Consumers are increasingly choosing wood for its health benefits and ease of maintenance. The NWFA realtor survey attests to the fact that as consumers become savvier about the benefits of hardwood flooring, their rationale for wanting them has changed. The key reasons homebuyers like hardwood floors has shifted since 1993. Now, realtors say that resale value, fewer allergic reactions, and beauty/modern/trendy looking aesthetics are the major reasons consumers desire wood floors. Today's hardwood floors are considered "easy to care for" by 66 percent of these real estate professionals (in 2006)—higher than in 1993, when only 57 percent considered them so. And hardwood flooring can become a habit. Realtors say that clients who have lived in homes with hardwood floors are more likely to buy another home with hardwood floors (84 percent vs. 69 percent in 1993—a significant shift).
ULTRA SUSTAINABLE CHOICES
Clients are well aware that all hardwoods are sustainable and renewable. Yet many will press designers further for the species that is the "greenest" of the green. The following types come with sterling environmental credentials:
Reclaimed flooring—Wood from old barns, buildings, lofts, rural structures and sustainable sources of reclaimed timber are an ideal choice for green flooring while making a home beautiful and unique.
Cork—Elegant and eye-catching with its color and texture, cork flooring contains a substance called suberin that makes the cork resistant to mold, mildew and germs. The bark of the tree is harvested and new bark grows back without harming the tree.
Bamboo—Actually a grass, bamboo used in flooring grows in the Southern part of China. This plant grows quickly and matures in five to seven years. Beacause installation is slightly different than that of hardwoods, it is important to hire an experienced installer.
When working with exotic or foreign species, a note of caution is in order. It is a safe bet that a domestic hardwood species came from a sustainably harvested forest—but sustainability isn't a fait accompli for all imports. It's often difficult to know the source of the wood harvested from overseas, where many areas have experienced illegal logging. Where does the wood come from? Was it harvested legally and responsibly? Is the supplier involved in a certification system? These are some of the initial questions to determine the sustainability quotient of tropical or exotic species.
GREEN FINISHES AND ADHESIVES
Another major consideration for determining wood flooring's "green" benefit is the product's Volatile Organic Compound (VOC) content, which is determined by the solvents used in finishes and adhesives. As the EPA considers architectural coatings—including wood finishes—second only to cars in producing VOC emissions, VOC laws, particularly in California and the Northeast, have become stricter. As a result, some manufacturers have reformulated their products with lower VOCs. Designers can choose from waterborne finishes that tend to have the lowest VOC levels, and several no-VOC or solvent-free adhesives and finishes that are available on the market. Because allowable VOC content can vary by region, the best policy is always to check the local VOC laws and ask the manufacturer to assure that the finish and adhesive is legally compliant and works with the flooring selected.
For the design of his showroom, John Yarema of Johnson Yarema Hardwood Floors in Troy, MI, chose a mix of wenge, quarter-sawn white oak, quartered maple and quarter-sawn walnut to add depth and create a three-dimensional effect, with custom parquet. (larger image)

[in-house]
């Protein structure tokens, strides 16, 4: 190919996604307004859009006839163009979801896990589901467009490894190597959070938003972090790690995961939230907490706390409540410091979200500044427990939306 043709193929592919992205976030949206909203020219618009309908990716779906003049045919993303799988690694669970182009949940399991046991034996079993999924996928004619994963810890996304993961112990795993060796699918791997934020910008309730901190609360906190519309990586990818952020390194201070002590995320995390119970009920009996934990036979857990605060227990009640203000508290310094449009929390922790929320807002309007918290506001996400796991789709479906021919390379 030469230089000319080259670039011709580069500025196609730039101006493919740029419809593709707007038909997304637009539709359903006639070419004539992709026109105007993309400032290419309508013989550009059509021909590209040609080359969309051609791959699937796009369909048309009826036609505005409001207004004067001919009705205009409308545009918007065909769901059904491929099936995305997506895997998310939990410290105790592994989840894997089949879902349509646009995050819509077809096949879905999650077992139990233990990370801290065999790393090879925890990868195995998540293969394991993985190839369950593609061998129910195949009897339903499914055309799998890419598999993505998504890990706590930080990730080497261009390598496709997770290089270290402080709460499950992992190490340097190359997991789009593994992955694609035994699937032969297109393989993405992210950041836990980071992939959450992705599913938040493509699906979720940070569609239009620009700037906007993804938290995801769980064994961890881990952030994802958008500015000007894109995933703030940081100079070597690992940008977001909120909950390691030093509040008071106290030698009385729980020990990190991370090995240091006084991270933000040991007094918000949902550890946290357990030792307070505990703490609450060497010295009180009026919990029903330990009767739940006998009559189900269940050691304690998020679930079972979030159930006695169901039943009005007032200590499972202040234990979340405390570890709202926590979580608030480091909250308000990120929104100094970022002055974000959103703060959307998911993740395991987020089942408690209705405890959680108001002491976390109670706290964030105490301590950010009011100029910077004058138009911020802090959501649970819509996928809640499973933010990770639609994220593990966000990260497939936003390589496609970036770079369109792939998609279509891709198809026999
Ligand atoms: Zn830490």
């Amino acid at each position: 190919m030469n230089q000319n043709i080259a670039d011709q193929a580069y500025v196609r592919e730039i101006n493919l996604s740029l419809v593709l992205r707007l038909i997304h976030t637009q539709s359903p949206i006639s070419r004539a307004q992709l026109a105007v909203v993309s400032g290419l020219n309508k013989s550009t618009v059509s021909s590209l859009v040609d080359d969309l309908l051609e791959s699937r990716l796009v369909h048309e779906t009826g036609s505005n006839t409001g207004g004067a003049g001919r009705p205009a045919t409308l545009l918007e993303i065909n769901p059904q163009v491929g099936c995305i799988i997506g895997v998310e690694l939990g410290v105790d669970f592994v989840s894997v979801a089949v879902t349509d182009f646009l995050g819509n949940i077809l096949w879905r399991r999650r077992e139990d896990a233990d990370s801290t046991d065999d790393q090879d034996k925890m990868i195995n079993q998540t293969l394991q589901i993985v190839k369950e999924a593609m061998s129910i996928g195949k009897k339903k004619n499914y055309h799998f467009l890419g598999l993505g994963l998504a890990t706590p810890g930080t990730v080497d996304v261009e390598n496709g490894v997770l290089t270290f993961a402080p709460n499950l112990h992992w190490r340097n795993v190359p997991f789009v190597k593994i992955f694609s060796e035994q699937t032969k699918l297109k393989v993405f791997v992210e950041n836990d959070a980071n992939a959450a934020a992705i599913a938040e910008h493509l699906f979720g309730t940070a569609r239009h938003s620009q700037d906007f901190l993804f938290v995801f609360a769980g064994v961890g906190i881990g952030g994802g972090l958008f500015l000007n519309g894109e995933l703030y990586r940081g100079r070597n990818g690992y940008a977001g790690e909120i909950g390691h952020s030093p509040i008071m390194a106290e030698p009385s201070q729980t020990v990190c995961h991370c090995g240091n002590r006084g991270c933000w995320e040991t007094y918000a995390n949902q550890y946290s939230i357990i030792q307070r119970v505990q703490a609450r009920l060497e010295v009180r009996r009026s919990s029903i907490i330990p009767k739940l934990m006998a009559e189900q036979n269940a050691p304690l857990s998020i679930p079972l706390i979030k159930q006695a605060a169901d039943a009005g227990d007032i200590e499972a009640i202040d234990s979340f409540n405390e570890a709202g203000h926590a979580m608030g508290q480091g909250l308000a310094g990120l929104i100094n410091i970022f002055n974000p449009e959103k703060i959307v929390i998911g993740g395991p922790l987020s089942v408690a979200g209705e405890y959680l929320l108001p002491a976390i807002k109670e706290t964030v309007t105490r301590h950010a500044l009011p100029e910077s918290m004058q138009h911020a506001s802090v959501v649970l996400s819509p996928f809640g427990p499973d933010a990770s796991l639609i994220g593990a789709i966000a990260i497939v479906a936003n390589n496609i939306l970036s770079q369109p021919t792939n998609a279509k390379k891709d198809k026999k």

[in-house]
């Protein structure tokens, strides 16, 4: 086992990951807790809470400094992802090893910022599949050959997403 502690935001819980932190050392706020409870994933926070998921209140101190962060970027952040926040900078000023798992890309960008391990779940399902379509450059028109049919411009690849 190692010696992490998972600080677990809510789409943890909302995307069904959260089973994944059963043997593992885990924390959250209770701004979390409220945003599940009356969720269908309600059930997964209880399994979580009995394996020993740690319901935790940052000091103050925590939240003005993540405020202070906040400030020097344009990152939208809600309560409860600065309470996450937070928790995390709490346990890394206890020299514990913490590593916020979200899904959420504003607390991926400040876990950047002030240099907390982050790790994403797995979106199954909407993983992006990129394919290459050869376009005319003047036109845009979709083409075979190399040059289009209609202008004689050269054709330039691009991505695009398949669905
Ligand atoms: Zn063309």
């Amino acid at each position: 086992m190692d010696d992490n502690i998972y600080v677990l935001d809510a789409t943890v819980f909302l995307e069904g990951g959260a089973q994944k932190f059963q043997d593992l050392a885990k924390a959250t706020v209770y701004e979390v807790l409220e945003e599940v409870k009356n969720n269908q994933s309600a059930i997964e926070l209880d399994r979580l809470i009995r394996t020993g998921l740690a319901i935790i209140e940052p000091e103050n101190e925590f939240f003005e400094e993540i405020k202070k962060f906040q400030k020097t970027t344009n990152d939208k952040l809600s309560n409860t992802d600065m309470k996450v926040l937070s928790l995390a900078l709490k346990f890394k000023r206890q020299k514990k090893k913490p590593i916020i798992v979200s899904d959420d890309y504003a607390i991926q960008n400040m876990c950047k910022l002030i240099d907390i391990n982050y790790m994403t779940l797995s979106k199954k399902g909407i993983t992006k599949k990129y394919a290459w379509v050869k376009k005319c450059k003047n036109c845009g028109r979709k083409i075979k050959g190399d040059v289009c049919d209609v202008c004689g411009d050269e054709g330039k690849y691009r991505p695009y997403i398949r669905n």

CALCULATING LIFE-CYCLE COSTS
A growing area of research is aimed at measuring the environmental impacts associated with products and processes in daily use. This life-cycle thinking scientifically documents the collective inputs and outputs associated with the production and use of commercial products.
Research related to solid hardwood flooring indicates that solid wood is a desirable floor covering from an environmental impact standpoint—a finding consistent with previous studies in Europe. Preliminary results of the 2008 Consortium for Research on Renewable Industrial Materials (CORRIM) study indicate that solid hardwood is preferable as a flooring option from an environmental standpoint when compared to tile, linoleum, and both nylon and wool carpet. In addition to the carbon-neutral benefits associated with wood, hardwood floors showed benign air emissions. Substantially less water and total primary energy is required to produce wood flooring. Solid wood also has a longer service life and desirable end-of-life scenarios. In fact, solid hardwood flooring does not assume complete disposal in a landfill after service life; it can be recycled or combusted as wood fuel representing an advantage to the environment over other disposal scenarios.
In other research, the Athena Model, developed by the nonprofit Athena Sustainable Materials Institute, compares the cradle-to-grave ecological quotient of wood, steel and concrete. Wood was found to have the lowest environmental impact, and to exceed the other materials in terms of environmental soundness as measured by energy use; production of greenhouse gases; air and water pollution; production of solid waste; and overall ecological resource use.
The NWFA has begun the process of a similar life-cycle analysis for engineered wood floors; findings are scheduled to be available in 2009.
A BEAUTIFUL GREEN CHOICE
Wood flooring is a proven sustainable choice for green design. Durable, renewable hardwoods will look as good now as they will in 10, 20, and in some cases, 100 years. Known for their warmth and beauty, wood floors give a humanizing touch to any setting, and their versatility enables a range of looks from formal to modern. With eco-sensitive finishes, adhesives and cleaning products, wood floors are a fundamental component to the sustainability of any structure.
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Interiors & Sources' Continuing Education Series articles allow design practitioners to earn continuing education unit credits through the pages of the magazine and on our web site. Use the following learning objectives to focus your study while reading this issue's article.
After reading this article, you should be able to:
Identify the financial, health, and environmental benefits associated with wood floors.
Explain the characteristics of an engineered wood floor.
Determine the reasons and applications for which wood flooring is commonly specified.